News & Blog

New Jersey Rule on Litigation Funding Should Be Welcomed

As reported by Law360, the U.S. District Court for the District of New Jersey recently enacted a rule to increase transparency in the litigation funding industry.

The Local Civil Rule 7.1.1 requires disclosures of “any person or entity that is not a party and is providing funding for some or all of the attorneys’ fees and expenses for the litigation on a non-recourse basis.” The rule is a logical extension of current practices across the U.S. and abroad. Nationally, Wisconsin in 2018 and West Virginia in 2019 passed measures imposing disclosure requirements backed by third-party funders in state courts. Internationally, significant regulations have been passed to monitor the litigation funding industry in Australia, Canada, China, New Zealand, the U.K., Singapore, and other countries. Rule 7.1.1 is a positive development, particularly in product liability cases, as it leads to greater transparency for the parties and courts without unduly burdening the parties.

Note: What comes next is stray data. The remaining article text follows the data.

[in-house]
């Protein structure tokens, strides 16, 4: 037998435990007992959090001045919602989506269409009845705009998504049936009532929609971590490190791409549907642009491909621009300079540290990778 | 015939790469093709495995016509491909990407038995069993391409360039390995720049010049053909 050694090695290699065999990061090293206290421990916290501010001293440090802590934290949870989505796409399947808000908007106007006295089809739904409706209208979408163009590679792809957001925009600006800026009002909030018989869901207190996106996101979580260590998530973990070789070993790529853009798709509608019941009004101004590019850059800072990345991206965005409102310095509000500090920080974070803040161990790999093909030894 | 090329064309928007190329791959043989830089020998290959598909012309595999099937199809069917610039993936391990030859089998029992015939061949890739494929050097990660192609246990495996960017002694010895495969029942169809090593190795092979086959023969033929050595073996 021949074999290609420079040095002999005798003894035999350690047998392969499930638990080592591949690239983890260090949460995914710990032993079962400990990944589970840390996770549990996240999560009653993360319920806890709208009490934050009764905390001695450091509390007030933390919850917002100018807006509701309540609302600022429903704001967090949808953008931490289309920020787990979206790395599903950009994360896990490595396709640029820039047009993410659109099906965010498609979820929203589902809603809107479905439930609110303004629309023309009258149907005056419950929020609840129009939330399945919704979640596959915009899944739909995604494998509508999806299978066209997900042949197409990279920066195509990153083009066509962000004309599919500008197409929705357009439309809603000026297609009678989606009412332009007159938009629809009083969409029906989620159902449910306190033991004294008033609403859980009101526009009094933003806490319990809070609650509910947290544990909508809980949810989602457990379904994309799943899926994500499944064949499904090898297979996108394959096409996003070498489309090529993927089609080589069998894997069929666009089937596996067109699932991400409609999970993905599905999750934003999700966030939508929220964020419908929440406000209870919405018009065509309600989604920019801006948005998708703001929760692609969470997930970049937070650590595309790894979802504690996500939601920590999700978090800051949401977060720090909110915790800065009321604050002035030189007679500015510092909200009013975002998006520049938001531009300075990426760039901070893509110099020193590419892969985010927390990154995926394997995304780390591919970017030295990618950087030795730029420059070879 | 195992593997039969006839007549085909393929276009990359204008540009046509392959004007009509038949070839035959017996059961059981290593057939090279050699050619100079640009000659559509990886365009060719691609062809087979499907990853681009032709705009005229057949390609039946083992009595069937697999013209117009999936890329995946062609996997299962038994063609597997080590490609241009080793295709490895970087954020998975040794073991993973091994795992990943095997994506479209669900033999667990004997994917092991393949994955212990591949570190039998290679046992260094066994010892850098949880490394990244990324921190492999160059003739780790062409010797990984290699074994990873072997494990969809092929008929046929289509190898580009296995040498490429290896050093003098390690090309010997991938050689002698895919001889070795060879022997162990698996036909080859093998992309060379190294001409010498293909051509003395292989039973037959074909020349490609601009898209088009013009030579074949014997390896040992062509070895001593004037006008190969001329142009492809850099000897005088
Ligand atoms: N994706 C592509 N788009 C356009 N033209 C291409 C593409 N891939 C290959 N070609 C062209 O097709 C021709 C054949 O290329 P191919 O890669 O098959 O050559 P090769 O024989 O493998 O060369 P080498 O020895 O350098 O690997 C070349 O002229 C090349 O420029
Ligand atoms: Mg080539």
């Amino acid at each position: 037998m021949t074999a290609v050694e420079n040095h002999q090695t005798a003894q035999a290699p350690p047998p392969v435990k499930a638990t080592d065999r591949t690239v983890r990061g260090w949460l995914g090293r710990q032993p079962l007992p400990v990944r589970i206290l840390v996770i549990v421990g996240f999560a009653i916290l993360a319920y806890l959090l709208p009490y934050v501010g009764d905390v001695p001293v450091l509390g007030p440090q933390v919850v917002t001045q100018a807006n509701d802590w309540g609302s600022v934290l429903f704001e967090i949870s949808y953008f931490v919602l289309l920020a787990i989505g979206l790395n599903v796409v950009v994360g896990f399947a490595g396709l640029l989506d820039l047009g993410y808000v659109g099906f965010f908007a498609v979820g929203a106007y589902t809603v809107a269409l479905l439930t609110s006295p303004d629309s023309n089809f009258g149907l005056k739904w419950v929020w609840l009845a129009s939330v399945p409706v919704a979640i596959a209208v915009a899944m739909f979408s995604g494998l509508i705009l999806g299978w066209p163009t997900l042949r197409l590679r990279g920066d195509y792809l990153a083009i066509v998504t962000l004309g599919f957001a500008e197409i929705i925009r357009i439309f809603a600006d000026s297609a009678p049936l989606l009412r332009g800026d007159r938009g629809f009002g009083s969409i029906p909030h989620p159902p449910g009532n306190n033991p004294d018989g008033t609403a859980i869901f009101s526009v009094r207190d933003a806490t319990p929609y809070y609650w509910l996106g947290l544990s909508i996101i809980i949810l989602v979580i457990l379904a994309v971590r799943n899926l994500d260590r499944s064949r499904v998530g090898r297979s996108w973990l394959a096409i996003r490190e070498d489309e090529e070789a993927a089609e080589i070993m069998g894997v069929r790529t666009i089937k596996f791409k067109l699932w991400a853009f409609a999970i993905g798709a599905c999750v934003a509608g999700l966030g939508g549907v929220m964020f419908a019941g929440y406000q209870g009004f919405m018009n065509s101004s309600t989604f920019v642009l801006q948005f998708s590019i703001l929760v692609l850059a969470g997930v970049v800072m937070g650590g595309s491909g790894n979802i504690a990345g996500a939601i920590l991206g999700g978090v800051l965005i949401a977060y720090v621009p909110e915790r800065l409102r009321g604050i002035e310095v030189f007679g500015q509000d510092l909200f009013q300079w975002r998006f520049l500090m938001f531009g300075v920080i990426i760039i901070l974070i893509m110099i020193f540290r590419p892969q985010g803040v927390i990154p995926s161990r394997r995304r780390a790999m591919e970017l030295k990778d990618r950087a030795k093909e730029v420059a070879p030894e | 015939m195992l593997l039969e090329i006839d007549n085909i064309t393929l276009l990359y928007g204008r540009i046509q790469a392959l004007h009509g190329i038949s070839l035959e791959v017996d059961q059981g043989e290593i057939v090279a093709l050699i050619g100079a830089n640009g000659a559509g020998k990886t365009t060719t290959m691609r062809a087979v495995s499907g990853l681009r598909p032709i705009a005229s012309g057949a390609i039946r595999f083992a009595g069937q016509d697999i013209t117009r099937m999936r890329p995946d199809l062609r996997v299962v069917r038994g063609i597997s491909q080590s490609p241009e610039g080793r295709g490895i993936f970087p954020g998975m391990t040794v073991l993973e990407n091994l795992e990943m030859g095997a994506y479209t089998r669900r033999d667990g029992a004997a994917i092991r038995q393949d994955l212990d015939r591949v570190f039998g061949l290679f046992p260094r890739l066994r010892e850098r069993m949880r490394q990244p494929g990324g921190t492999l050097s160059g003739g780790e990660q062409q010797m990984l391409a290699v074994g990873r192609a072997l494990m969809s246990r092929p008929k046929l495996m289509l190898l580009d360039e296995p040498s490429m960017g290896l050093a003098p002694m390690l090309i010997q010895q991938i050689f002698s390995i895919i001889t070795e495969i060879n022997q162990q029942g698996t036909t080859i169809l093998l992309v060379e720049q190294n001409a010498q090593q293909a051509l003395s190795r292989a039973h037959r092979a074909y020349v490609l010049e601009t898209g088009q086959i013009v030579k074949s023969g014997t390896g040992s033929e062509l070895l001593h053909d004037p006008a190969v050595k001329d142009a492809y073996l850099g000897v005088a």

More to explore:

N.J. Federal Courts Will Now Require Disclosure of Litigation Funding

There is a Chinese Proverb that says, “never do anything that you want to remain a secret.” Now, thanks to a new rule amendment adopted by the U.S. District Court for the District of New Jersey, this proverb also applies to litigation funders in federal court in the Garden State. New Jersey’s decision is a significant victory in the fight to bring transparency to a multibillion industry that operates in the shadows.

U.S. Senators Introduce First-of-its-kind Litigation Funding Transparency Bill

Three U.S. Senators have introduced a bill that would require transparency in third party funding in class action and multi-district litigation. It takes aim both at litigation funding and lawsuit lending, in which lending firms offer plaintiffs loans with “up-front” cash that usually come with sky-high interest rates.




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